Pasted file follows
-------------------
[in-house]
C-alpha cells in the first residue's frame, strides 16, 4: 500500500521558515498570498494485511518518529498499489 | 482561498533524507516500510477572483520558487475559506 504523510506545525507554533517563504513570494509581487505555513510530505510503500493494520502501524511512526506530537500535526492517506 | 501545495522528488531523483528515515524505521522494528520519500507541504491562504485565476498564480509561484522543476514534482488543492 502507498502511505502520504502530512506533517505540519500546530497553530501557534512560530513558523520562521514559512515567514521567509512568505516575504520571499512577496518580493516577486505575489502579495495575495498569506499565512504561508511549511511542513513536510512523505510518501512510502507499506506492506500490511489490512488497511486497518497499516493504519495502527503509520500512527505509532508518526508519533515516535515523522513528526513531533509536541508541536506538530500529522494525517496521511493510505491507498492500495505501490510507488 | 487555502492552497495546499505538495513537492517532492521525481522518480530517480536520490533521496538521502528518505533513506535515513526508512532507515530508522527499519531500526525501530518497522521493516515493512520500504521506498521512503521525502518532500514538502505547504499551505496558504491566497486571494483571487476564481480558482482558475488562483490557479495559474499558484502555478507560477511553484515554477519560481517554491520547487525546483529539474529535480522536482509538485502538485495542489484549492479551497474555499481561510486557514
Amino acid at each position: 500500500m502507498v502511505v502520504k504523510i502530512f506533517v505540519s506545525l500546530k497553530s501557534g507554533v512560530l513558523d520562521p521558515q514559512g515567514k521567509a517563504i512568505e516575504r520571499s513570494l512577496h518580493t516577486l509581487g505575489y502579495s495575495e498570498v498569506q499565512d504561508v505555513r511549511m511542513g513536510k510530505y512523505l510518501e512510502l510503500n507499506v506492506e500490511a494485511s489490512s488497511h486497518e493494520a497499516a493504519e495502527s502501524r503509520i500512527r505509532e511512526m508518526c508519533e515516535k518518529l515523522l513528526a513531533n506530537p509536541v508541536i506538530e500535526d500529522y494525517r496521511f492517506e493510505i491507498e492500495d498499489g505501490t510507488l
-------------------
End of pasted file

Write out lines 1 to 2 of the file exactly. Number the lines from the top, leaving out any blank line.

[in-house]
C-alpha cells in the first residue's frame, strides 16, 4: 500500500521558515498570498494485511518518529498499489 | 482561498533524507516500510477572483520558487475559506 504523510506545525507554533517563504513570494509581487505555513510530505510503500493494520502501524511512526506530537500535526492517506 | 501545495522528488531523483528515515524505521522494528520519500507541504491562504485565476498564480509561484522543476514534482488543492 502507498502511505502520504502530512506533517505540519500546530497553530501557534512560530513558523520562521514559512515567514521567509512568505516575504520571499512577496518580493516577486505575489502579495495575495498569506499565512504561508511549511511542513513536510512523505510518501512510502507499506506492506500490511489490512488497511486497518497499516493504519495502527503509520500512527505509532508518526508519533515516535515523522513528526513531533509536541508541536506538530500529522494525517496521511493510505491507498492500495505501490510507488 | 487555502492552497495546499505538495513537492517532492521525481522518480530517480536520490533521496538521502528518505533513506535515513526508512532507515530508522527499519531500526525501530518497522521493516515493512520500504521506498521512503521525502518532500514538502505547504499551505496558504491566497486571494483571487476564481480558482482558475488562483490557479495559474499558484502555478507560477511553484515554477519560481517554491520547487525546483529539474529535480522536482509538485502538485495542489484549492479551497474555499481561510486557514